Nunavut says “trust us” when it comes to subsidizing airlines
Airlines say they wouldn’t be able to continue operating without government help
The collapse of passenger demand because of COVID-19 is the most devastating thing to happen to the airline industry, says Chris Avery, the president and CEO of Canadian North, who says it’s “worse than 9/11.”
Airlines across the world are suffering as a result, and it’s better for business to suspend operations and “wait out the storm,” Avery said.
“The biggest difference for us is we can’t suspend our operations,” he said.
Airlines are Nunavut’s highways, Avery said. In a territory with no roads connecting communities, they have to remain operational to provide passenger service for medical travellers and essential workers and to transport cargo, “whether it’s [to fly] hardware for a sewage truck or food to put bread on the table,” he said.
In addition, the airlines are crucial in that they maintain a network of flights to fly medical supplies and COVID-19 tests around, for example, because it would be prohibitively expensive to charter a flight every time a test needed to be transported.
The airline has decreased capital spending and investments, Avery said, but it still needs to maintain its infrastructure to serve the North.
The Government of Nunavut has spent $24 million since March 30 on Calm Air and Canadian North, two of the airlines that serve the territory, to make sure “they remain in existence,” said Finance Minister George Hickes.
“We recognize it’s a dramatic step … but we really had no other alternative,” he said.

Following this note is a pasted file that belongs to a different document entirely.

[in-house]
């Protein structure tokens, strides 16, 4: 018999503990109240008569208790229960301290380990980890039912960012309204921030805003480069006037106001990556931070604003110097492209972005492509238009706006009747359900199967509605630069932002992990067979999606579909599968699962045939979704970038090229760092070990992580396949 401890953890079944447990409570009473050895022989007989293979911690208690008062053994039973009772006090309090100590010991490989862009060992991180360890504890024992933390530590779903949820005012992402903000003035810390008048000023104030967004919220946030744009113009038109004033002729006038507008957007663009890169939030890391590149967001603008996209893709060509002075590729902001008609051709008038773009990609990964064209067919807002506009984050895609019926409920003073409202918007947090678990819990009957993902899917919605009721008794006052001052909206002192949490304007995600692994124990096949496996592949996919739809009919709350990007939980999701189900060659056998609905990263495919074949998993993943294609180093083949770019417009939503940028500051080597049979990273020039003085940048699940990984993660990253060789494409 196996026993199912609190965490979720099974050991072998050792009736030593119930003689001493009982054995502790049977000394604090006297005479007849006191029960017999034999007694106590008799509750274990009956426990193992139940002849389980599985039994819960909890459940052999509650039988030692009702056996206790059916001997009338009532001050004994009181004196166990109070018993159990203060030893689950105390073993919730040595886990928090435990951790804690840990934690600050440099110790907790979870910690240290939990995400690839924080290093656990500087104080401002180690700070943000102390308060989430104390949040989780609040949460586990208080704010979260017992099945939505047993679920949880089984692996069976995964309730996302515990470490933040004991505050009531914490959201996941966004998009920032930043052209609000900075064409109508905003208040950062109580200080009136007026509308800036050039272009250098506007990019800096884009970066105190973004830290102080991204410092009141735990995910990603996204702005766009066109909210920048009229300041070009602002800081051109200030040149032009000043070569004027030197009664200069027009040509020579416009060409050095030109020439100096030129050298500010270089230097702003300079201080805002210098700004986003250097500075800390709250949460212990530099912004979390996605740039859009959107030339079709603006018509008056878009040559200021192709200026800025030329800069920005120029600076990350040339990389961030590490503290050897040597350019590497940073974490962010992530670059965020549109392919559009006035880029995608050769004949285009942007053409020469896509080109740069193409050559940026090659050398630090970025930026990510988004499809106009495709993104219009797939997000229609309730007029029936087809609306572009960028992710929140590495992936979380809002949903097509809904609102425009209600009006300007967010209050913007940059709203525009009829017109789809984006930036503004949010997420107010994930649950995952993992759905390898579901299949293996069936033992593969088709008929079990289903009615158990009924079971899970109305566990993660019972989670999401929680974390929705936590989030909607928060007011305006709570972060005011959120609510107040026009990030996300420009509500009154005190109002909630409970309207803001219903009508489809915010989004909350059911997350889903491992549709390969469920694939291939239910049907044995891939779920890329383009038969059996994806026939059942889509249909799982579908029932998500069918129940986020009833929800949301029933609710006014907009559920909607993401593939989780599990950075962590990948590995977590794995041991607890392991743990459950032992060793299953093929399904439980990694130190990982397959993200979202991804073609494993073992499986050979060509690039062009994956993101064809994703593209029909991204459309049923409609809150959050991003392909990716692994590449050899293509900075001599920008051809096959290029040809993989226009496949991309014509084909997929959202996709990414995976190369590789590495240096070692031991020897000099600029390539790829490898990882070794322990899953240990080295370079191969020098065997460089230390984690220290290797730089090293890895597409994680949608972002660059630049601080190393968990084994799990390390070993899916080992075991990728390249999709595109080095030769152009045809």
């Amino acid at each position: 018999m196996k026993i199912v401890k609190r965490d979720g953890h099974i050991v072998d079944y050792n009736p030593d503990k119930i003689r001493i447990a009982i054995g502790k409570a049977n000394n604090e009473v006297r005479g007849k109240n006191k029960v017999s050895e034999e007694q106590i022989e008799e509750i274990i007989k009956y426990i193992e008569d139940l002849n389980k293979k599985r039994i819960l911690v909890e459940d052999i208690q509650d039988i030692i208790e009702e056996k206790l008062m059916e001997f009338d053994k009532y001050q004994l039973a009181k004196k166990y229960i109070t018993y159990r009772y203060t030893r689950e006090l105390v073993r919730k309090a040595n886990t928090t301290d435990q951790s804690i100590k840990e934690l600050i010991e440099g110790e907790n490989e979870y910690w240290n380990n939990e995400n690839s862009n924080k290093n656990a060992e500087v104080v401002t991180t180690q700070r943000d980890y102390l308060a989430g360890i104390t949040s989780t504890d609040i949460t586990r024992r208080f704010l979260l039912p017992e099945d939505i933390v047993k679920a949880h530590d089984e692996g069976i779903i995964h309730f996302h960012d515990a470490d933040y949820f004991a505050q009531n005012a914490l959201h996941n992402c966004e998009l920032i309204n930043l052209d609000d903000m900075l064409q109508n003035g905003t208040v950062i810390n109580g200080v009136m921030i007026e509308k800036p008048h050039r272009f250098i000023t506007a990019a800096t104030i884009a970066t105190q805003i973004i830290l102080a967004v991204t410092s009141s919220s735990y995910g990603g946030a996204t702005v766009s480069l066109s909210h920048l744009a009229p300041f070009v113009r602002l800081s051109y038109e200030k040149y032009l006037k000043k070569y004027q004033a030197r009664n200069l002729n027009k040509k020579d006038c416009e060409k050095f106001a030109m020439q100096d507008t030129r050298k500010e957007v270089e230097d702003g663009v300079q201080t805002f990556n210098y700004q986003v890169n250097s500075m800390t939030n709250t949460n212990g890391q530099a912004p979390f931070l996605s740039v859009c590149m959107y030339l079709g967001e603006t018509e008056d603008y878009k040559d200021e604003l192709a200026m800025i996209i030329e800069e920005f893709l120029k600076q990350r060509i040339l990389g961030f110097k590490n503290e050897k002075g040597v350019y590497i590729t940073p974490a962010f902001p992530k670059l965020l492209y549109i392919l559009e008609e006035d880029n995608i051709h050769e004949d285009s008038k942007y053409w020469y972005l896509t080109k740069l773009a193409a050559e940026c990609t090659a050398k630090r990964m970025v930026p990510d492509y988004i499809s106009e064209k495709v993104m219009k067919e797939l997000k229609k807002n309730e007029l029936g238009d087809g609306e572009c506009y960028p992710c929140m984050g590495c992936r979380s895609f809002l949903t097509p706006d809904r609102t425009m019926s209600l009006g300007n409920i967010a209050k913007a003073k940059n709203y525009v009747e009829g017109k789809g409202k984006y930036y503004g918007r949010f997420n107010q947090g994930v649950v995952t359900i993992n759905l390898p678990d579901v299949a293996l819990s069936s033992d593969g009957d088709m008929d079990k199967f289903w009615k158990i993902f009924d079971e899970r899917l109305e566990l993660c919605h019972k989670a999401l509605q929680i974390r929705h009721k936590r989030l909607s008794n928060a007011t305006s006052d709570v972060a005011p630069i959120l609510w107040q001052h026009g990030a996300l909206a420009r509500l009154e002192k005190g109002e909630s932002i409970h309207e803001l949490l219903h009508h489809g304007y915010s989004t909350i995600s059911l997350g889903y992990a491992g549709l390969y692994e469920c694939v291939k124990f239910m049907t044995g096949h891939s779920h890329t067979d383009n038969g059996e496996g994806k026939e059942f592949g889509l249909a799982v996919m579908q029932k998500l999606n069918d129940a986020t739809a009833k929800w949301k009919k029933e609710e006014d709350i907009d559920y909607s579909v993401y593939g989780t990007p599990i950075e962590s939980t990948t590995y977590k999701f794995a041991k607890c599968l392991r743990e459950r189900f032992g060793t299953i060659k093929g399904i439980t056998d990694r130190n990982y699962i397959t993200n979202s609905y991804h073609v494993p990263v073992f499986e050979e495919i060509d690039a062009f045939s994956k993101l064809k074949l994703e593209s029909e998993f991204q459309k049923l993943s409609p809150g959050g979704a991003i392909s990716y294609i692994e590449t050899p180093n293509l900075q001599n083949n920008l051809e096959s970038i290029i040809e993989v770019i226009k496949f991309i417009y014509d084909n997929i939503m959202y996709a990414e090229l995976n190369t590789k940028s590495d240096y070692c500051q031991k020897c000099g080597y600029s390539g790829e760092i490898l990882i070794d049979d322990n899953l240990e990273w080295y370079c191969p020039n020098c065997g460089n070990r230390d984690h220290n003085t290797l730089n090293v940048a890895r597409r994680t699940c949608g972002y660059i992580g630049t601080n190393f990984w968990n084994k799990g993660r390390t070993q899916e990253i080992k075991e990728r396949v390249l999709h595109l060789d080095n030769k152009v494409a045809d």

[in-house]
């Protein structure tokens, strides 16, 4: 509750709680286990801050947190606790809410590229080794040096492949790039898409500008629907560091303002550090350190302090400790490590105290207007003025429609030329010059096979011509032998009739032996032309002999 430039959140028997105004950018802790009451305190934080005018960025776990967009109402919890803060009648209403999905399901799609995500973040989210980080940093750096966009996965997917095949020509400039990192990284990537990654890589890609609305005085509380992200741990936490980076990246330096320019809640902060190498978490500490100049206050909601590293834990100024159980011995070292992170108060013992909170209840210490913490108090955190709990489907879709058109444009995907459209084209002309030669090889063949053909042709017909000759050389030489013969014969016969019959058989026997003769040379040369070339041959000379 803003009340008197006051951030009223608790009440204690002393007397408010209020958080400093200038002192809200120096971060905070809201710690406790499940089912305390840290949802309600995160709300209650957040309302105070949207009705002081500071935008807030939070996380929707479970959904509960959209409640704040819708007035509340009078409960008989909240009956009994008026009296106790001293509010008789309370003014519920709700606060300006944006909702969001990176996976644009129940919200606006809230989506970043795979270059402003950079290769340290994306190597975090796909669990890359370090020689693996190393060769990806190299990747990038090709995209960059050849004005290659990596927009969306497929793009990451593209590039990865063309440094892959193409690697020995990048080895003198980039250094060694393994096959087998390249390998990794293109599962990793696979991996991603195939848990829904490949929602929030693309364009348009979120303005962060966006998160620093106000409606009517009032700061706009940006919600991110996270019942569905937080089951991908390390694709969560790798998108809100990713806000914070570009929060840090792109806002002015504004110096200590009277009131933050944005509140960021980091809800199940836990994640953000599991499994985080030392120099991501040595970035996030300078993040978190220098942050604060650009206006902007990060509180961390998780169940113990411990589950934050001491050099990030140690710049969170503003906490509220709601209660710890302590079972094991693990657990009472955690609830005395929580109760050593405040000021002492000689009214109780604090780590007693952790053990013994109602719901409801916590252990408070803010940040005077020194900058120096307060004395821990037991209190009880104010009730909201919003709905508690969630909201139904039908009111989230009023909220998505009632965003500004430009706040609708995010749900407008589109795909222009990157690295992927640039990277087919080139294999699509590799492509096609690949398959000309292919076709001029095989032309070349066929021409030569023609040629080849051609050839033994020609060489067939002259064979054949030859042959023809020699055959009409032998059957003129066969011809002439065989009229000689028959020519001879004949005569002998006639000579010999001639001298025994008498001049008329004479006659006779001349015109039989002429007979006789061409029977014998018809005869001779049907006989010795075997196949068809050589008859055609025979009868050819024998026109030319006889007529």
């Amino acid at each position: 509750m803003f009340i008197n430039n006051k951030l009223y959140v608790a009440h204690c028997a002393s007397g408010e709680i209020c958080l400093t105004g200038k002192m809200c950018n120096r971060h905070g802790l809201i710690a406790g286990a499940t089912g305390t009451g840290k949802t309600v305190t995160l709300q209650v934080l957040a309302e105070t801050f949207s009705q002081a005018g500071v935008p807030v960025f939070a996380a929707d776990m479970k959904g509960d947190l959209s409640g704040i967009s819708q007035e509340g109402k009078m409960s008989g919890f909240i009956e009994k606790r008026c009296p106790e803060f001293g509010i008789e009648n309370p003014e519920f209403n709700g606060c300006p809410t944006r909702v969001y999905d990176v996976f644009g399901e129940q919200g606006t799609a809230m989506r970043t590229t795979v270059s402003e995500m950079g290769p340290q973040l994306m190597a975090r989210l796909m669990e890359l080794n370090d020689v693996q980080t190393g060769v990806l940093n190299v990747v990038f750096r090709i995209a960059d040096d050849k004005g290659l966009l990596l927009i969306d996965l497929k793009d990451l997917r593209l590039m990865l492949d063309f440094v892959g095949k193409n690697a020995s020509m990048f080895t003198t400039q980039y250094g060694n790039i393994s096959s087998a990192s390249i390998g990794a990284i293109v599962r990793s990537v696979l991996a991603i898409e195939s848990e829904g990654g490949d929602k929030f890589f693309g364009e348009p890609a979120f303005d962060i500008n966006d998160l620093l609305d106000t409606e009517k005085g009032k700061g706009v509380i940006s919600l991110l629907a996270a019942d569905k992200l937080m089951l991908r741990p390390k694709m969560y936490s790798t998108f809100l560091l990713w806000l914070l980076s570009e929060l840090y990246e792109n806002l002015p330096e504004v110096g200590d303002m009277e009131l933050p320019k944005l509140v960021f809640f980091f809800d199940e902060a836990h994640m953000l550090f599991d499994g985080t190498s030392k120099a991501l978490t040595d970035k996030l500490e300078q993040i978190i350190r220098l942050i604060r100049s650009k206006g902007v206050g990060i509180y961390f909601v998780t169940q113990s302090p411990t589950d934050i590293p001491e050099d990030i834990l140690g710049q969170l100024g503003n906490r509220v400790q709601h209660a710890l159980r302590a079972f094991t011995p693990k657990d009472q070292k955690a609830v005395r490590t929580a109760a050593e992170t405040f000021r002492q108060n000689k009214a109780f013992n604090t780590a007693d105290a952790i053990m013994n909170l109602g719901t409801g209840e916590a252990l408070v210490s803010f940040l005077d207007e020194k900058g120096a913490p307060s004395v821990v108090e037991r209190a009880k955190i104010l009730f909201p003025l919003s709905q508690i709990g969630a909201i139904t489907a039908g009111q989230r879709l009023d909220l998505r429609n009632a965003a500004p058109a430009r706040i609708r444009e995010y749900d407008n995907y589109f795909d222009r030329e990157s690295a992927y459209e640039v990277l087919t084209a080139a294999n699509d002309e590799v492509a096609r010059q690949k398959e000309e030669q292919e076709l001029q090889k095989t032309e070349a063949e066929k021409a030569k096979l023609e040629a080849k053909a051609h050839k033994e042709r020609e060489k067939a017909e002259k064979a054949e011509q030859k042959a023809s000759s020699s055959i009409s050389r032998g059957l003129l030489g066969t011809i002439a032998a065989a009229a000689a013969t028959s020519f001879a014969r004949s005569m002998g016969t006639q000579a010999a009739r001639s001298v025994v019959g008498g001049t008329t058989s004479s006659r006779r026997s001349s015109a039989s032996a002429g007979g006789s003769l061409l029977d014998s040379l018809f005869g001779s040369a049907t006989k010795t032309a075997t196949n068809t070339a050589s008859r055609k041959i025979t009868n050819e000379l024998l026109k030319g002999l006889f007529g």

Between March 30 and April 30, the GN paid $9.6 million to the airlines, calculating the amount based on the number of seats it would regularly buy for medical and duty travel.
For the months of April, May and June, the GN gave the airlines $16.2 million between them.
The GN “dug a little deeper” to determine the second subsidy, Hickes said. Through a non-disclosure agreement, the airlines shared their finances with the government.
They went “back and forth with their financial people and with our financial people to determine an amount that would cover their immediate needs,” Hickes said.
“In the legislative assembly in the fall, I still have to be able to defend these numbers,” Hickes said, “without obviously breaking any of the non-disclosure agreements.”
That means that although the GN is spending public dollars to prop up private companies, the public won’t see how the $24-million infusion fits into the companies’ bottom lines.
Along with the GN, officials at Transport Canada had access to Canadian North’s and Calm Air’s finances, which Hickes said means that the spending decisions are transparent “government-wide, at the federal and territorial level.”
“You have to trust us,” Hickes said, “and I have to trust that the industry experts on the government side have done due diligence.… I have to trust their opinion. Which I do.”
While the airlines aren’t defined nationally as an essential service, “without the airline industry here we have zero access to the rest of the world,” said Hickes.